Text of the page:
In some cases HCC and subsequent OLTP, type 64 compression can take place even without direct path operations (probably a bug).

OLTP, type 64 compressed block, in contrast to regular OLTP compression, can have no free space after data load.

In case of DML operations, the whole type 64 compressed block gets locked (probably a bug).

Better not to set HCC attributes on segments until the real HCC compression operation.



Interested in working with Vyacheslav? Schedule a tech call.

4 Comments. Leave new

I don’t have hands on an Exadata platform, so I can’t test it, but I’d be interested to check the following:

a) is the ITL wait related to the block where the original rows are, or the block where the rows are going to be migrated to by the update – what do the two ITLs look like after the first update ? If the former, do you take two ITL entries, one for the row and one for the token affected by the update.

b) is the “whole block locked” effect due to the fact that all the rows in the block are dependent on the same token (note that your “nrow” = 680, but your “Lck” = 679, so there’s just one row in the token table and you’re trying to change the number of rows dependent on that token from both sessions). If you set the data to have two tokens in the block could you update rows from two separate sessions if the updates related to different tokens.

Vyacheslav Rasskazov
December 23, 2014 11:35 pm

Jonathan, I’ve made some tests with rows updates related to the different tokens. First of all, I’ve used more traditional way for type 64 compression creation by using the update on HCC blocks.
[code lang="sql"]create table hc_tst compress for query high as select rownum rn, mod(rownum, 10) name from dual connect by level &lt;= 1000;

Table created.

update HC_TST set name = name;

1000 rows updated.


Commit complete.

select a.*, dbms_rowid.rowid_block_number(rowid) blk from hc_tst a where dbms_compression.get_compression_type('RASSKAZOV', 'HC_TST', rowid) = 64 and rownum &lt;= 10;

---------- ---------- ----------
1 1 130
2 2 130
3 3 130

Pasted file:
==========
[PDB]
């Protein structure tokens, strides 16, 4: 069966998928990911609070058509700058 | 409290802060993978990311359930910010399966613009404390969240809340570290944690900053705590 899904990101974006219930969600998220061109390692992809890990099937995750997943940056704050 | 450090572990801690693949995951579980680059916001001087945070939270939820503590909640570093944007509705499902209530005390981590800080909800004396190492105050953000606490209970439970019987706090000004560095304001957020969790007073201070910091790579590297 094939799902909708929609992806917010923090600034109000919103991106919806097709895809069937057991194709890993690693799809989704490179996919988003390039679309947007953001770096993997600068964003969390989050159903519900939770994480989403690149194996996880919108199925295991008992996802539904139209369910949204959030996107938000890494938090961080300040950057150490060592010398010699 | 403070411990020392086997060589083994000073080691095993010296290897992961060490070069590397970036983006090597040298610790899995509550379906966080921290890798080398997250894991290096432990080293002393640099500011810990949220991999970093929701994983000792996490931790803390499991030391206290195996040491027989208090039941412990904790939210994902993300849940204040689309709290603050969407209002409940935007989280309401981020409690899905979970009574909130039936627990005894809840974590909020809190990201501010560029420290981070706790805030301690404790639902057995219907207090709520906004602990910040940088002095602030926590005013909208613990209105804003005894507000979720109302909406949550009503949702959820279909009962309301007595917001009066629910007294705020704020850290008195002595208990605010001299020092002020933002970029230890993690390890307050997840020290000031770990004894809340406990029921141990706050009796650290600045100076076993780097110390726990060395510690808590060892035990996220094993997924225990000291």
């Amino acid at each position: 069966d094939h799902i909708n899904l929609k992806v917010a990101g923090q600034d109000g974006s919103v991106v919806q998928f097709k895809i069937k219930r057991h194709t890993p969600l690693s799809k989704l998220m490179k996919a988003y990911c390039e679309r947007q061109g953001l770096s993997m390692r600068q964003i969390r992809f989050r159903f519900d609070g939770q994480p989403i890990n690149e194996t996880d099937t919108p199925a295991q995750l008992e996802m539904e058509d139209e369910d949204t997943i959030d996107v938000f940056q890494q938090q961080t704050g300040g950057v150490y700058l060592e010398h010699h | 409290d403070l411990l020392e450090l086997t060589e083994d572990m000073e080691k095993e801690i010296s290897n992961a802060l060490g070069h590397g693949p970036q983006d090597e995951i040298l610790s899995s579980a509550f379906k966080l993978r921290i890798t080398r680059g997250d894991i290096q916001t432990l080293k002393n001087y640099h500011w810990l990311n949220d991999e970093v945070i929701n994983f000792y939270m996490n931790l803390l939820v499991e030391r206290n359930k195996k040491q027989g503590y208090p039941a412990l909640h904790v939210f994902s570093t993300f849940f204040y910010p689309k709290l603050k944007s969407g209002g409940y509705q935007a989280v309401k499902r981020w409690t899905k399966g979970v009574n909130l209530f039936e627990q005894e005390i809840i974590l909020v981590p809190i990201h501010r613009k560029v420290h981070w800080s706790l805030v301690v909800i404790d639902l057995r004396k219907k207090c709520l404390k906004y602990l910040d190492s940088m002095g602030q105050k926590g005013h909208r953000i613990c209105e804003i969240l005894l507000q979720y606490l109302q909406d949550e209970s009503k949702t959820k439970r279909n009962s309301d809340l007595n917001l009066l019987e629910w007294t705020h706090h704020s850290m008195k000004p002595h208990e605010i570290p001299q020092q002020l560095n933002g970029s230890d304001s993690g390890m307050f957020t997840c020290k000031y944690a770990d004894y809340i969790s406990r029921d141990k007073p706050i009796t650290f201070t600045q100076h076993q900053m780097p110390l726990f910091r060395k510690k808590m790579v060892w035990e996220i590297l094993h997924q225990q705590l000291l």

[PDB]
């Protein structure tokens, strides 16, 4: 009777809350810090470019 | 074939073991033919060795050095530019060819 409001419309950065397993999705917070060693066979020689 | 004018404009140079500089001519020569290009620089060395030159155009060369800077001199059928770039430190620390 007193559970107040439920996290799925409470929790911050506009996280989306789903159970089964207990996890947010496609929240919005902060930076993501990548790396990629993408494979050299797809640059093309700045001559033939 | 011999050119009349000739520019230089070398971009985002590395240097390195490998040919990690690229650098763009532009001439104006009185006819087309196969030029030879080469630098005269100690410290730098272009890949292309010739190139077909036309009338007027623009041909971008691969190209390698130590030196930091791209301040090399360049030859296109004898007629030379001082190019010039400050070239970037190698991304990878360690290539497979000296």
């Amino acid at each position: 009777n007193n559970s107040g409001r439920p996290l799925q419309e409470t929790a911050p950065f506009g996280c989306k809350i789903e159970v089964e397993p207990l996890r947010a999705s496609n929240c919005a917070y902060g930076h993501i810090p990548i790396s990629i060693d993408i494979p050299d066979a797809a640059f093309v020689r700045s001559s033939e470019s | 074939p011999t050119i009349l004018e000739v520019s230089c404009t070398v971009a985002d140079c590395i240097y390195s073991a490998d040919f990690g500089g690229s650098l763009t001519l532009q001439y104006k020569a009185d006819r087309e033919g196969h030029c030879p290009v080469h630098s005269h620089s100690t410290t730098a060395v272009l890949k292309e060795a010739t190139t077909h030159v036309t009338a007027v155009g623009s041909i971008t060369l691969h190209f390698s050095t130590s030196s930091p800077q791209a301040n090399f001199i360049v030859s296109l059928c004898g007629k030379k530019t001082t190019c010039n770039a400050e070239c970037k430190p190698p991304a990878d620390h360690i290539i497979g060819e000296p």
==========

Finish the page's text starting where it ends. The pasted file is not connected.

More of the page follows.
4 4 130
5 5 130
6 6 130
7 7 130
8 8 130
9 9 130
10 0 130

10 rows selected.
[/code]Now let’s try to update first and second rows that have the different tokens from the different sessions.
[code lang="sql"]update hc_tst set name = name where rn = 1;

1 row updated.
[/code]Excerpts from the block 130 dump.
[code lang="sql"]data_block_dump,data header at 0x7f9548de1a5c
tsiz: 0x1fa0
hsiz: 0x5d8
pbl: 0x7f9548de1a5c
flag_9ir2=--R-LN-C Archive compression: N
fcls_9ir2[0]={ }
0x16:pti[0] nrow=10 offs=0
0x1a:pti[1] nrow=723 offs=10
Itl Xid Uba Flag Lck Scn/Fsc
0x01 0x01ad.007.0002363b 0x0000306d.1480.0f C--- 0 scn 0x0006.1a165006
0x02 0x0006.00d.00098daa 0x000042b2.f76f.37 ---- 1 fsc 0x0000.00000000
tab 1, row 0, @0x8fe
tl: 9 fb: --H----- lb: 0x2 cc: 0
nrid: 0x04000083.115
bindmp: 20 02 00 04 00 00 83 01 15[/code]We have, as expected, 10 tokens in the block. ITL slot 0x02 is occupied by our update and the row has migrated. Here is the ITL slots from the block where the row went to:[code lang="sql"]
Itl Xid Uba Flag Lck Scn/Fsc
0x01 0x01ad.007.0002363b 0x0000307b.1480.3c C--- 0 scn 0x0006.1a165006
0x02 0x0006.00d.00098daa 0x000042b2.f76f.36 ---- 1 fsc 0x0000.00000000
0x03 0x0000.000.00000000 0x00000000.0000.00 C--- 0 scn 0x0000.00000000
[/code]As far as I remember, every migrated row requires own ITL slot, so all looks as expected for me. Now let’s try to update second row from the another session:
[code lang="sql"]update hc_tst set name = name where rn = 2;[/code]Hanging here.
[code lang="sql"]select event, row_wait_block# from v$session where event like 'enq%';

------------------------------ ---------------
enq: TX - allocate ITL entry 130[/code]v$session points to the source block.

Yury Pudovchenko
December 26, 2014 5:01 am

Hi, Vyacheslav

What is the Exadata SW version ? (imageinfo).
The version use row level locking.
Previous versions use Compression Unit level locking.


Vyacheslav Rasskazov
December 29, 2014 4:32 pm

Hi Yury,

Thank you for the information about row-level locking in In my tests I’ve used version But needs to say that I’m testing type 64, OLTP compression where data is not located in the CU. But it would be good to repeat tests with since behavior definitely could be changed.